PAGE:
The Prime Minister’s Department did not respond to an emailed request for comment.

“The Brunei Times… no longer has sustainable resources to continue its media and publication operations and the company’s Board of Directors has agreed that the best course of action is to close down the paper,” the paper’s notice said.


Monday, 7 November 2016









Staying united in face of adversity – A comment on series of ‘Anai-anai’ (termite) of the Brunei Sultanate

syariah not against ham

Dear Editor,

THE three part series of opinion “We united can fight for our country” by Pehin Orang Kaya Lela Raja Dato Seri Laila Jasa Haji Abdul Rahman Haji Abdul Karim (The Brunei Times, March 19-21, 2014) is truly a welcoming reminder to us all on the importance of staying united in the face of any trials and tribulations that besets a society let alone a country.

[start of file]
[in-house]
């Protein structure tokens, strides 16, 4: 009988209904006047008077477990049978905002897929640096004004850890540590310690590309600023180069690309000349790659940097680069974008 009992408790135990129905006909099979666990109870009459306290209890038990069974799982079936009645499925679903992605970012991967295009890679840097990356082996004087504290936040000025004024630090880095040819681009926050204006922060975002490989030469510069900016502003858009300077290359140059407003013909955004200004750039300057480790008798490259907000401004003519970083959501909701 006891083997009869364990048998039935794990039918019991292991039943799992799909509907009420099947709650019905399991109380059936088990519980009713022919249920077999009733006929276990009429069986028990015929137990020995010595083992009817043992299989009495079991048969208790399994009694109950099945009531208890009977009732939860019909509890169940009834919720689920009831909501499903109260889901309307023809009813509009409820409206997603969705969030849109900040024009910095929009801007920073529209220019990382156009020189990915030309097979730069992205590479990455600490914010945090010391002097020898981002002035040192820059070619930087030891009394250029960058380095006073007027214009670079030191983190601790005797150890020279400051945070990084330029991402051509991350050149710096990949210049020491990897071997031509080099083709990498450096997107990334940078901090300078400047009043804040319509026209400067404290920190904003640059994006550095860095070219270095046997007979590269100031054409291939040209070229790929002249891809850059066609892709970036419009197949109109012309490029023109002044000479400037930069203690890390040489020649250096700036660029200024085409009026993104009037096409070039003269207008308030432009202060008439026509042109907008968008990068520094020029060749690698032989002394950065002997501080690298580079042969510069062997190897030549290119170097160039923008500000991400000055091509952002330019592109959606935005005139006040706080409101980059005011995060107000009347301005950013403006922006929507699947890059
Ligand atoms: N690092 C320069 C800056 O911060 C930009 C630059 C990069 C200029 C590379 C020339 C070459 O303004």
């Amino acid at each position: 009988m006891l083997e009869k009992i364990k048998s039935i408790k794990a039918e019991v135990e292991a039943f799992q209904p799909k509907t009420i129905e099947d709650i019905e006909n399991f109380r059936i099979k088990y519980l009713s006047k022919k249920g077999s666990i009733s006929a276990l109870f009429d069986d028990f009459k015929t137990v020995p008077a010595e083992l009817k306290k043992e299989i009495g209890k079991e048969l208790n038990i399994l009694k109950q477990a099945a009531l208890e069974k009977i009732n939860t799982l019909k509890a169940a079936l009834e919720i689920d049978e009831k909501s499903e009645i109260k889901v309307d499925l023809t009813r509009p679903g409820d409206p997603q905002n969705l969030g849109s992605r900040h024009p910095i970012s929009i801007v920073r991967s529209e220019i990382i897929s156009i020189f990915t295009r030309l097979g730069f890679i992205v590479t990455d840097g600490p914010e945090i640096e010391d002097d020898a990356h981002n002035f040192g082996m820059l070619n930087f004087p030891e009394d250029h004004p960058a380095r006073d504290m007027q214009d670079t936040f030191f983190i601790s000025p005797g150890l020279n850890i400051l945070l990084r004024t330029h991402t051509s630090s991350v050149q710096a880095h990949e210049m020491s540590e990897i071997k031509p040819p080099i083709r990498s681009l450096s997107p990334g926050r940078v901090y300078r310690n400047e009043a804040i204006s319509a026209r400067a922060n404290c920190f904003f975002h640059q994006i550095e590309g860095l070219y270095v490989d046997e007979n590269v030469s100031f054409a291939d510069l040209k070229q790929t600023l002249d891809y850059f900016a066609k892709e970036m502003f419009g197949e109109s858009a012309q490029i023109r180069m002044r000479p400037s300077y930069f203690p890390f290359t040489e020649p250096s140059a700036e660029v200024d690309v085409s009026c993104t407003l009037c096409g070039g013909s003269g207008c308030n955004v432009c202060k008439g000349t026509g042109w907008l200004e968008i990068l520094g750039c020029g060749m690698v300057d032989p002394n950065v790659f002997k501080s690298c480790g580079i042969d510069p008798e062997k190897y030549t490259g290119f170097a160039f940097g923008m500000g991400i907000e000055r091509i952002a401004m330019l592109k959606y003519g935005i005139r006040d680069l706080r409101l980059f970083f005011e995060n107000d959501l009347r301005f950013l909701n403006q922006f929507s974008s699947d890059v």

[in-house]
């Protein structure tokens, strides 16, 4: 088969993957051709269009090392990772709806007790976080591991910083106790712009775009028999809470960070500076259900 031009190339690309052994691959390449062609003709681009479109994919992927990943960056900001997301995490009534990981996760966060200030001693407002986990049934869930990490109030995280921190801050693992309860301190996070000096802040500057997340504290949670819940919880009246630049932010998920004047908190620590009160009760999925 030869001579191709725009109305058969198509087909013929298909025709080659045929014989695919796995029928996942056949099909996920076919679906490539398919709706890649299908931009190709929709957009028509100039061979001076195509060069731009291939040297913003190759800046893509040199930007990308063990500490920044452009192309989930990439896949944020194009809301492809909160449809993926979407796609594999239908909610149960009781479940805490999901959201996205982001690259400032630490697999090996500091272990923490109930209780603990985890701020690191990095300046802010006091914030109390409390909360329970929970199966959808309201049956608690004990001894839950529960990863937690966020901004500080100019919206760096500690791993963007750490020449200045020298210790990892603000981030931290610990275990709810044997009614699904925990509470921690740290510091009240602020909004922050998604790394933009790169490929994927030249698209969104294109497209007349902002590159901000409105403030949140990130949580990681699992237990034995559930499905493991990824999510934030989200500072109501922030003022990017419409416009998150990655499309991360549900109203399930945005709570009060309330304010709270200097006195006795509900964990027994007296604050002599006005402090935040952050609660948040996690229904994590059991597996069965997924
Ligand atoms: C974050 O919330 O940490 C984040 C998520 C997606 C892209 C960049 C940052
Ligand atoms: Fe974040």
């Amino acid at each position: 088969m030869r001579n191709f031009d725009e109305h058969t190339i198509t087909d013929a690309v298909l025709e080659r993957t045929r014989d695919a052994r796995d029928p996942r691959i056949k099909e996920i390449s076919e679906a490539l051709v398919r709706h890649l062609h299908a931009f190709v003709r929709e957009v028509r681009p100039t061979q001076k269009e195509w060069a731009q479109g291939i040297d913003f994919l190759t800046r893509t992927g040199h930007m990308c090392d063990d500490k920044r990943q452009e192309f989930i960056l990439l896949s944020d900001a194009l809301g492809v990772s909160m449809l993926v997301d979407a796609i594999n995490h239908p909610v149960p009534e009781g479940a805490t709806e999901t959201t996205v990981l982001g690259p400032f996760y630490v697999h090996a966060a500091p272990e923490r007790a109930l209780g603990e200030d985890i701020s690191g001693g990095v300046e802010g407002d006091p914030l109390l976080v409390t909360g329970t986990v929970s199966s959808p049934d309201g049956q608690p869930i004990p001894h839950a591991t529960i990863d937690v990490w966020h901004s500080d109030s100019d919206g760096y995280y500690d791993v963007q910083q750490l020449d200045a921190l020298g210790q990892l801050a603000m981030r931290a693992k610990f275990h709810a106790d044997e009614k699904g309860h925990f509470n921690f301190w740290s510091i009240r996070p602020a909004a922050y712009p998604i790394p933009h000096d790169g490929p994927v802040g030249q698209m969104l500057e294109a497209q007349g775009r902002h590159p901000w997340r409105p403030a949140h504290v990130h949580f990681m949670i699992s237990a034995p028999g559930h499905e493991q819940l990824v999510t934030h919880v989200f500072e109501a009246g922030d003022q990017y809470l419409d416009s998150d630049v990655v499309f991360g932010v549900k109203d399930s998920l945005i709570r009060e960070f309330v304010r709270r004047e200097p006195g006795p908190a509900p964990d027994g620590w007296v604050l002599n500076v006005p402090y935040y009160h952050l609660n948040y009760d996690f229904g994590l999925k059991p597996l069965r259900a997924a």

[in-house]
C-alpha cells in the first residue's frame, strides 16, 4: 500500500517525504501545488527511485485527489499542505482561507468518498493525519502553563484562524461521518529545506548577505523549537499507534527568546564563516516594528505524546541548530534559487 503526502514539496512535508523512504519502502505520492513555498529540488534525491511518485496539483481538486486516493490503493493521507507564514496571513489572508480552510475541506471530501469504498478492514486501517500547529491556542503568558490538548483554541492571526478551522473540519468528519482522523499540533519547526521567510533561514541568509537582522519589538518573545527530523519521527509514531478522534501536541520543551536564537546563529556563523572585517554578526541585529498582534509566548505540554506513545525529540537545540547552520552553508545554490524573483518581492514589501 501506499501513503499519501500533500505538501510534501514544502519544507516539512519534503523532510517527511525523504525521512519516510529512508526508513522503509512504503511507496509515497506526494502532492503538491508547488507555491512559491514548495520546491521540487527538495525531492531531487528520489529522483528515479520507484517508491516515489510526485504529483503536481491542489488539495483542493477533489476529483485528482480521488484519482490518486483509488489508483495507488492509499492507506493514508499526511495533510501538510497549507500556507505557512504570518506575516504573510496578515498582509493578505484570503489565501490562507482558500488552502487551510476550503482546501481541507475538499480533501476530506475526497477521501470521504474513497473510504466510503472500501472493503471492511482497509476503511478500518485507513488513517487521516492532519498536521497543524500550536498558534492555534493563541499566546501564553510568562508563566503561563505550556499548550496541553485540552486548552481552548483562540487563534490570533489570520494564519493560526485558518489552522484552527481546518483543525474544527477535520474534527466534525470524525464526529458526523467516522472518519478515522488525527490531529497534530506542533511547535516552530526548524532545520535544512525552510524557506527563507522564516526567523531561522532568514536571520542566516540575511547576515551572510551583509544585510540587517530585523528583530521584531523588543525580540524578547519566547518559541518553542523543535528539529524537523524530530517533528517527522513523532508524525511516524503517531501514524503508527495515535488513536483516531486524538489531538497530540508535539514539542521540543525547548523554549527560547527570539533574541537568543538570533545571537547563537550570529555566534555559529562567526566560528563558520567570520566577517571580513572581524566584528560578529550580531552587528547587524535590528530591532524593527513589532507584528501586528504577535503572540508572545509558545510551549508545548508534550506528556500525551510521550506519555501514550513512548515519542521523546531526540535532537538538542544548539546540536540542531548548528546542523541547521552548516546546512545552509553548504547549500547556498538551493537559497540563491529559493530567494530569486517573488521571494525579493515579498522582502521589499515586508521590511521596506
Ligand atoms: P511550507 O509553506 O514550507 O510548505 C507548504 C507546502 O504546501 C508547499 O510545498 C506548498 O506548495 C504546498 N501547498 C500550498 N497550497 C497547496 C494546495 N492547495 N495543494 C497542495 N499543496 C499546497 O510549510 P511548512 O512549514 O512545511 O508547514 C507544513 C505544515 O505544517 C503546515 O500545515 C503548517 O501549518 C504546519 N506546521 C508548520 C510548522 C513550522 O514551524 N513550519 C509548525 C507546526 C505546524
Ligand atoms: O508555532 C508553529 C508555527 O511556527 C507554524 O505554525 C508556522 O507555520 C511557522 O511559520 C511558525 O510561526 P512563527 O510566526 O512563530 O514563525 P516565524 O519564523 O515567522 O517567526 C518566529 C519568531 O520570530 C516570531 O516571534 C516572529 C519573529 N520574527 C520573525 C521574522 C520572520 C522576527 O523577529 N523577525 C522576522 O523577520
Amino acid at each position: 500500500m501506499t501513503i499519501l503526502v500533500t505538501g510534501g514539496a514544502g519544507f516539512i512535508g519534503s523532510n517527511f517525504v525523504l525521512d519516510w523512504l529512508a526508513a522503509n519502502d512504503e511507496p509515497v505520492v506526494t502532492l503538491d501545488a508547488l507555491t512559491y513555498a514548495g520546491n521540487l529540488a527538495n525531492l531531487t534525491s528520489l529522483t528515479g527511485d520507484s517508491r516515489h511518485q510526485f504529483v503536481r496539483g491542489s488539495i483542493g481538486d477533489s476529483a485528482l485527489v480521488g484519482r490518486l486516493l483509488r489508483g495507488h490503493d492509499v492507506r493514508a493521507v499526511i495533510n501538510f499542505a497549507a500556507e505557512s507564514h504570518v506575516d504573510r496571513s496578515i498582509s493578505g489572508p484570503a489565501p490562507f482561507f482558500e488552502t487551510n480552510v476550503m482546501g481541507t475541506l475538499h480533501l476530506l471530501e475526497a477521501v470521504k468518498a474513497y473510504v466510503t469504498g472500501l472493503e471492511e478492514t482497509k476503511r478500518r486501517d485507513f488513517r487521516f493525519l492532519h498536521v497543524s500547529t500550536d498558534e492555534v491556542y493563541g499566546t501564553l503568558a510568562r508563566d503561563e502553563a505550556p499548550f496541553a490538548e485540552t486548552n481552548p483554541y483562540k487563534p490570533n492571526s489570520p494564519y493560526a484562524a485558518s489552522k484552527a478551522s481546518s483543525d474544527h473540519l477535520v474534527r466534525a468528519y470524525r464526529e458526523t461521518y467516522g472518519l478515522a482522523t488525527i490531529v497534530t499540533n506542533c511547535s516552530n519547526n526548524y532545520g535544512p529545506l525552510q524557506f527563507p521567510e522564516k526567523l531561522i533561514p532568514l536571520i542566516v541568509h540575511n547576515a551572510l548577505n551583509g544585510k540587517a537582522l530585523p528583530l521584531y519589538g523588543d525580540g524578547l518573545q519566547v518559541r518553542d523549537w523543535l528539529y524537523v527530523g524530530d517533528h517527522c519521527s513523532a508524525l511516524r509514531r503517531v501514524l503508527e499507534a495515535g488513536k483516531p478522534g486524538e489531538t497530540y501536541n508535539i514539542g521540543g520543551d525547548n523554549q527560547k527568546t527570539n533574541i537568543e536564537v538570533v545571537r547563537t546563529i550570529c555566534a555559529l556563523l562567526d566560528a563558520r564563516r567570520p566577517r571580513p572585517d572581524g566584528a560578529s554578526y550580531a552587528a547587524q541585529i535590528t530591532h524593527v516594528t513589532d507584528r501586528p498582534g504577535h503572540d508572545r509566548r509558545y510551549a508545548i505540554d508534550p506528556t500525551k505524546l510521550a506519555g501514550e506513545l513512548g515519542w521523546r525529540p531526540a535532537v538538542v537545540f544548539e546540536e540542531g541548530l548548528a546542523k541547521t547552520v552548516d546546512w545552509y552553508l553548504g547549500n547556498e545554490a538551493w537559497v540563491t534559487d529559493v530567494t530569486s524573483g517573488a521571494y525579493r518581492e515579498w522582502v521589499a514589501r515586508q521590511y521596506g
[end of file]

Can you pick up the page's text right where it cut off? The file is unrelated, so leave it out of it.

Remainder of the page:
It showcased a well read and vast selection of scholarly thoughts and writings that are within the reach of the author. It is a writing that one can sense is from the heart but beautifully guided by absolute facts (verses from the Quran) and credible references. In short it is a writing that must be heeded by all whose love for Malay and Islam are deeply ingrained within the fabric of their being.

As a recent visitor to Brunei Darussalam, one cannot be denied to be in a state of awe, respect and great thankfulness on the clear and distinct stance that Brunei wants to announce to the world.